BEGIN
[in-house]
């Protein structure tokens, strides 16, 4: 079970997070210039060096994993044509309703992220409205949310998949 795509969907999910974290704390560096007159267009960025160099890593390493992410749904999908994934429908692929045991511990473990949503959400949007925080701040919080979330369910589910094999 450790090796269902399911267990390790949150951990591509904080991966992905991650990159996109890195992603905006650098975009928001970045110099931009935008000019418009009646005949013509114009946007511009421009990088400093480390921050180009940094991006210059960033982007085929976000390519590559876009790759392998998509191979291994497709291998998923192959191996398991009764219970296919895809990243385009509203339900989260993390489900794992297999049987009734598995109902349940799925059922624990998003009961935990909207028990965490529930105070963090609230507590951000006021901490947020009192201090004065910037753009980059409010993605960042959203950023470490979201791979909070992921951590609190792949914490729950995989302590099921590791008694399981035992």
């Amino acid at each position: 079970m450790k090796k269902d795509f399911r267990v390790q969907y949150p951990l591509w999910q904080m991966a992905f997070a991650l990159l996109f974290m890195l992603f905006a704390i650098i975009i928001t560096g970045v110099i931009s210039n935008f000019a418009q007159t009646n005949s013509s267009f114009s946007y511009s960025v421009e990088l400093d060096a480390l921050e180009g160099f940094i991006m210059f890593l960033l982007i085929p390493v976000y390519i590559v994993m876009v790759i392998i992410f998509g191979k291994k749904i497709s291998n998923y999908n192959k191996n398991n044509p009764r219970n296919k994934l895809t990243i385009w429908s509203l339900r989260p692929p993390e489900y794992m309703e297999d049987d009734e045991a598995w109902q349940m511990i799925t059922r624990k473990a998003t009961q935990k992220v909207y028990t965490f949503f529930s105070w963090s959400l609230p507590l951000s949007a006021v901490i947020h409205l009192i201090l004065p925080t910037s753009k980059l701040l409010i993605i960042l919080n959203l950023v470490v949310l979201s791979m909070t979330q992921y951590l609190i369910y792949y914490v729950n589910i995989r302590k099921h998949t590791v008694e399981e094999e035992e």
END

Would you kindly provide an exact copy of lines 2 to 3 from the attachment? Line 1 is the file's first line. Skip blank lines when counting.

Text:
């Protein structure tokens, strides 16, 4: 079970997070210039060096994993044509309703992220409205949310998949 795509969907999910974290704390560096007159267009960025160099890593390493992410749904999908994934429908692929045991511990473990949503959400949007925080701040919080979330369910589910094999 450790090796269902399911267990390790949150951990591509904080991966992905991650990159996109890195992603905006650098975009928001970045110099931009935008000019418009009646005949013509114009946007511009421009990088400093480390921050180009940094991006210059960033982007085929976000390519590559876009790759392998998509191979291994497709291998998923192959191996398991009764219970296919895809990243385009509203339900989260993390489900794992297999049987009734598995109902349940799925059922624990998003009961935990909207028990965490529930105070963090609230507590951000006021901490947020009192201090004065910037753009980059409010993605960042959203950023470490979201791979909070992921951590609190792949914490729950995989302590099921590791008694399981035992």
């Amino acid at each position: 079970m450790k090796k269902d795509f399911r267990v390790q969907y949150p951990l591509w999910q904080m991966a992905f997070a991650l990159l996109f974290m890195l992603f905006a704390i650098i975009i928001t560096g970045v110099i931009s210039n935008f000019a418009q007159t009646n005949s013509s267009f114009s946007y511009s960025v421009e990088l400093d060096a480390l921050e180009g160099f940094i991006m210059f890593l960033l982007i085929p390493v976000y390519i590559v994993m876009v790759i392998i992410f998509g191979k291994k749904i497709s291998n998923y999908n192959k191996n398991n044509p009764r219970n296919k994934l895809t990243i385009w429908s509203l339900r989260p692929p993390e489900y794992m309703e297999d049987d009734e045991a598995w109902q349940m511990i799925t059922r624990k473990a998003t009961q935990k992220v909207y028990t965490f949503f529930s105070w963090s959400l609230p507590l951000s949007a006021v901490i947020h409205l009192i201090l004065p925080t910037s753009k980059l701040l409010i993605i960042l919080n959203l950023v470490v949310l979201s791979m909070t979330q992921y951590l609190i369910y792949y914490v729950n589910i995989r302590k099921h998949t590791v008694e399981e094999e035992e």